Western acupuncture is an adaptation of Chinese acupuncture using the current knowledge of anatomy, physiology, pathology, and the principles of evidence based medicine, rather than the traditional Chinese concepts of correcting imbalances in Yin/Yang and circulation of qi.
Western Acupuncturists regard acupuncture as complementary to conventional medicine rather than a complete ‘‘alternative medical system’’.
Western Acupuncturists base their therapy primarily on the effects acupuncture has on the nervous system. Acupuncture acts mainly by stimulating the nervous system, and its known modes of action include local antidromic axon reflexes, segmental and extrasegmental neuromodulation, and other central nervous system effects. For example, it has been shown to increase the body's release of natural painkillers, endorphins and serotonin, in the pain pathways of both the spinal cord and the brain. This modifies how pain signals are received and perceived in the brain. By altering the position of the needles and the type of stimulus applied, acupuncture has been shown to have different effects on the nervous system and therefore on different systems within the body.
Western acupuncture treatment involves inserting very fine needles (ie 0.16mm diameter) through the skin, leaving them in position for anything from a few seconds up to 30 minutes. Sometimes manual or low voltage electrical stimulation is applied to assist the process.
Western Acupuncturists consider acupuncture to be a dose-related therapy. Just like starting a new medicine, a physician will start with a low dose and build this up if necessary, so it is with Western acupuncture. In the case of acupuncture, the 'dose' of acupuncture equates to the sum of the number of sites used, the degree of the stimulus applied (ranging from simple insertion up to gentle electro-acupuncture) and the duration of the therapy.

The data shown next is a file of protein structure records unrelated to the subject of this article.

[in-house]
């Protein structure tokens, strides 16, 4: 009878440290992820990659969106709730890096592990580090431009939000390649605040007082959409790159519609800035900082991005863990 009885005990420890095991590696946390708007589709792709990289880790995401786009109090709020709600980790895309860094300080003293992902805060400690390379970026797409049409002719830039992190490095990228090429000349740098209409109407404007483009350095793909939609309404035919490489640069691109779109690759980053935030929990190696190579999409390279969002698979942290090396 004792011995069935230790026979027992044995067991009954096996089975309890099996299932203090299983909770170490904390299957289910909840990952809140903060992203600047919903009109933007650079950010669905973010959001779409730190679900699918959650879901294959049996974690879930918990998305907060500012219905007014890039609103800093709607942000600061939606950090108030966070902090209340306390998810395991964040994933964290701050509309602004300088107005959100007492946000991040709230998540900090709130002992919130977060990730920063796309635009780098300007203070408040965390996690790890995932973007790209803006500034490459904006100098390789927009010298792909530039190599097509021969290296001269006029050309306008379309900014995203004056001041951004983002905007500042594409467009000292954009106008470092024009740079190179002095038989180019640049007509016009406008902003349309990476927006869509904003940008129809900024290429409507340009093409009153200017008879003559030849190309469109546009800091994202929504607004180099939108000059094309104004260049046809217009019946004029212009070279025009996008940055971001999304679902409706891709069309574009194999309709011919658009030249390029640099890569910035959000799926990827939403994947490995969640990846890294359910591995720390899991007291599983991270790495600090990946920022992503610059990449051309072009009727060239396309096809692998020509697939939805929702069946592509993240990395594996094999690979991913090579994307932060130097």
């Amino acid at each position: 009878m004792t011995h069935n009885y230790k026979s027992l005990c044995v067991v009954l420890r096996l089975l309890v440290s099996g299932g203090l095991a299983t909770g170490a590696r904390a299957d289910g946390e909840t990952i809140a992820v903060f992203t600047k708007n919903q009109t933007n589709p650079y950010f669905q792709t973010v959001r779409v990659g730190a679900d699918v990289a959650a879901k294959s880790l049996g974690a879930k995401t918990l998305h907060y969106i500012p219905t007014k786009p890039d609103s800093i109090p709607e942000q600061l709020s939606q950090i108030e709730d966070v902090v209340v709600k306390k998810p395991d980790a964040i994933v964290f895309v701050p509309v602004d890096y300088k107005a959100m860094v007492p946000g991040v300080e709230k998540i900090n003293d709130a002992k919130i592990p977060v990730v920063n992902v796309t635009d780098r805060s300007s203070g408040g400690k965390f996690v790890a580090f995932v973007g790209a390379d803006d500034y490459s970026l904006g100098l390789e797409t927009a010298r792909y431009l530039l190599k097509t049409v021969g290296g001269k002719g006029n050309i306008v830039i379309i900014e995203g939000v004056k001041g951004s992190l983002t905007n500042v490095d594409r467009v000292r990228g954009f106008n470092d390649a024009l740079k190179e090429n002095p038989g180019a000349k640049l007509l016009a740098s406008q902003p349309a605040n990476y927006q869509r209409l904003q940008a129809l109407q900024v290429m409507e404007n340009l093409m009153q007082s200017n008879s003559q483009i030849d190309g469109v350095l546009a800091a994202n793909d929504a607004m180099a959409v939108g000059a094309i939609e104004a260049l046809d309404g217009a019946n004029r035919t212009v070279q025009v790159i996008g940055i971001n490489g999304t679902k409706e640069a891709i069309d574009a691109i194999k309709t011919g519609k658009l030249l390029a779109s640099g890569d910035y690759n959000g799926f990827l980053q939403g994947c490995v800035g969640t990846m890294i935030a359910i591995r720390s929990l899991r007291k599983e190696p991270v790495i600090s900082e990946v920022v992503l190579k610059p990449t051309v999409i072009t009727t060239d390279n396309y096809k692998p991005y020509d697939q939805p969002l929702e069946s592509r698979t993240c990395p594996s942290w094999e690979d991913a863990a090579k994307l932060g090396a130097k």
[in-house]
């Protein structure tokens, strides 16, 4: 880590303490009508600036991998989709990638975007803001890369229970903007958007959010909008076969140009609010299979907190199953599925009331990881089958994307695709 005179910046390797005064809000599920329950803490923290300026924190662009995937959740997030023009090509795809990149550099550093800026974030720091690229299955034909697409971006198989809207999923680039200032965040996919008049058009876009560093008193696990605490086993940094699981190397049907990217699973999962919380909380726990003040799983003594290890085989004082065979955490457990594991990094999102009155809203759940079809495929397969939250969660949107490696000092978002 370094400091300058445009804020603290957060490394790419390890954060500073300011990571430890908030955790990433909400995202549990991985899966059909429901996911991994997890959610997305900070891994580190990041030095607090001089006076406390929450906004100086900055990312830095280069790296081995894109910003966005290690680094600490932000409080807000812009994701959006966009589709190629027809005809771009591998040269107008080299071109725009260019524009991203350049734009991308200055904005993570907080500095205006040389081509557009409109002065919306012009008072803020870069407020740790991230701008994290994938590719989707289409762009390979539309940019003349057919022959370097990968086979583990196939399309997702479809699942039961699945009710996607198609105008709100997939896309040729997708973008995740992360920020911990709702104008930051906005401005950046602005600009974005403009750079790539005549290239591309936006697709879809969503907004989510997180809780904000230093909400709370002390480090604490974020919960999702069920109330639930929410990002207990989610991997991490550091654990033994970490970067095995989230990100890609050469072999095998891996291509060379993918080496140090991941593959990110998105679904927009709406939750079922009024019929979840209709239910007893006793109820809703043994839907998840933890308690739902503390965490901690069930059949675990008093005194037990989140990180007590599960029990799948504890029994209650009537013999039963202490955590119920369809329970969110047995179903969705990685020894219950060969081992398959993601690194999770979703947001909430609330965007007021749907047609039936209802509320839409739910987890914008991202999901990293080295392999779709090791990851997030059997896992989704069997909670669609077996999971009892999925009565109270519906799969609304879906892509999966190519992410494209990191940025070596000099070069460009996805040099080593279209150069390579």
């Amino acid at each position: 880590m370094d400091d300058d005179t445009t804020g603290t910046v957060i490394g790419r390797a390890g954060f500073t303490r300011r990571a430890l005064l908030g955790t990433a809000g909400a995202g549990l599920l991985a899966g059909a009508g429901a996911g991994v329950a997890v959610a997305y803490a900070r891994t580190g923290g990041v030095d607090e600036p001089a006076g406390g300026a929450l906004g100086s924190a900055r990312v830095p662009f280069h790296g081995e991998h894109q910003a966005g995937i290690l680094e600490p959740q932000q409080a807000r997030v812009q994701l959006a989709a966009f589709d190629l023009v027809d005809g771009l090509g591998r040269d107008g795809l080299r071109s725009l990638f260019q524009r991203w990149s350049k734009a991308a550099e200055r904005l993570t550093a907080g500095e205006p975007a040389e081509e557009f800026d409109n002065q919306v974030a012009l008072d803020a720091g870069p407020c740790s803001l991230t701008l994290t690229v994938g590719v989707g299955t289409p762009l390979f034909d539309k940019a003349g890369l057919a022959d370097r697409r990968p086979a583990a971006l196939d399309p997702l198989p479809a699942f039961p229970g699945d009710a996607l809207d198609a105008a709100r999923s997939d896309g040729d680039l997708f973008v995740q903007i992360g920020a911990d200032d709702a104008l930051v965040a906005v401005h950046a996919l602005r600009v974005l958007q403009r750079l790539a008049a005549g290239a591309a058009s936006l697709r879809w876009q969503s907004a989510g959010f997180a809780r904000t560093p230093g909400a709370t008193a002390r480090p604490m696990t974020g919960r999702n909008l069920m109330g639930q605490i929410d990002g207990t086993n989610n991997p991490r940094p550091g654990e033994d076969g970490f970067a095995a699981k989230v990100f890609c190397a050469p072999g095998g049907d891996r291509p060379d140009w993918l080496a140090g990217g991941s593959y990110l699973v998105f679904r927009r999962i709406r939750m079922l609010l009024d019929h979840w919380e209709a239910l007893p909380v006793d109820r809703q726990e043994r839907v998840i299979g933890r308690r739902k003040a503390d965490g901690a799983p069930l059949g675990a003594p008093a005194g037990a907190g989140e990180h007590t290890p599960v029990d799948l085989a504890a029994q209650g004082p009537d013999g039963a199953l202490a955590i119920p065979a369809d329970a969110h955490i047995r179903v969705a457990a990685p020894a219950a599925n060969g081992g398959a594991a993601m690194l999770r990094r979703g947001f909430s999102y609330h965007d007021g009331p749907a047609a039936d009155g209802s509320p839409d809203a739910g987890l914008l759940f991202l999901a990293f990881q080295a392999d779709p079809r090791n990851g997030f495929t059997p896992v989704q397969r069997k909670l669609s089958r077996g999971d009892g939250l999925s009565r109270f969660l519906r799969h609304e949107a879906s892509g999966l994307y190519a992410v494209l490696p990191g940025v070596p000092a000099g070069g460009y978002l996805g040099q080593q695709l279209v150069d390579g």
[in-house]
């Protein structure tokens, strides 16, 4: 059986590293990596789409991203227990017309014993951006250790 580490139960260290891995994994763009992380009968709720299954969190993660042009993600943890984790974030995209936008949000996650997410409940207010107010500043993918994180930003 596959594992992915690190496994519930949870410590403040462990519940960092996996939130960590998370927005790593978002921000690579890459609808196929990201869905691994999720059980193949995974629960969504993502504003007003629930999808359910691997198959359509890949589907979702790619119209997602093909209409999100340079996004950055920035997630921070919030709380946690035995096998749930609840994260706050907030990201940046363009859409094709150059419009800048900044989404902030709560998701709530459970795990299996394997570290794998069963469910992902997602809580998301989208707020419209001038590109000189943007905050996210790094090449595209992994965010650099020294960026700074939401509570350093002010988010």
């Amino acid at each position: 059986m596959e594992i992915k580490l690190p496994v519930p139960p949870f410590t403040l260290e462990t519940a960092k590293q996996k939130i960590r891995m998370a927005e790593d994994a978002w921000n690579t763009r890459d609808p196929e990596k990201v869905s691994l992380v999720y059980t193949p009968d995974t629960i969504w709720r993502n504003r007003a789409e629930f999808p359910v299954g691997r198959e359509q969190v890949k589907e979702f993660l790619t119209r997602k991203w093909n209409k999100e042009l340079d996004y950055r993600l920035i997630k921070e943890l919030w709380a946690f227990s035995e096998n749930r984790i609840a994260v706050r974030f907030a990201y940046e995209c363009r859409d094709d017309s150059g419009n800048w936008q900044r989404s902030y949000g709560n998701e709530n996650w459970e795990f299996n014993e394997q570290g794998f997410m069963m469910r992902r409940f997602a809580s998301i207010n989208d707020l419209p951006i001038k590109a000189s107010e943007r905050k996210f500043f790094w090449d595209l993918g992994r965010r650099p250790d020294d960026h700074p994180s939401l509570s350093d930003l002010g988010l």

Many individuals are actually very sensitive to acupuncture (known as strong or very strong responders) and for them, less is more. Hence the importance of building up the 'dose' of therapy in an individual who has not experienced acupuncture before. Consequently, the number of needles may be as few as only two or three and they may be left in for only a few seconds. The practitioner assesses each patient’s case individually and each treatment is tailored individually.
Treatment is usually not more than once or twice a week at most, depending upon how the condition responds. A typical course of treatment lasts 5 to 8 sessions. Patients may then find their condition is then well controlled with occasional 'top-up' treatments.
Acupuncture - past, present and future
Acupuncture-like techniques are thought to have been in use for over 5000 years, as evidence from the study of Ötzi the Iceman has revealed.
The best known system of acupuncture was developed in the Far East around 2000 years ago. This was first introduced into Europe in the 17th Century, but widespread interest in acupuncture did not develop until the political events of the early 1970s allowed significant easing of the travel restrictions between the East and the West.
Following huge public interest in the subject, considerable scientific research into acupuncture has been carried out over the last thirty years. Much more is now known about how acupuncture works, leading to significantly increased and varied possibilities of using it alongside conventional medicine.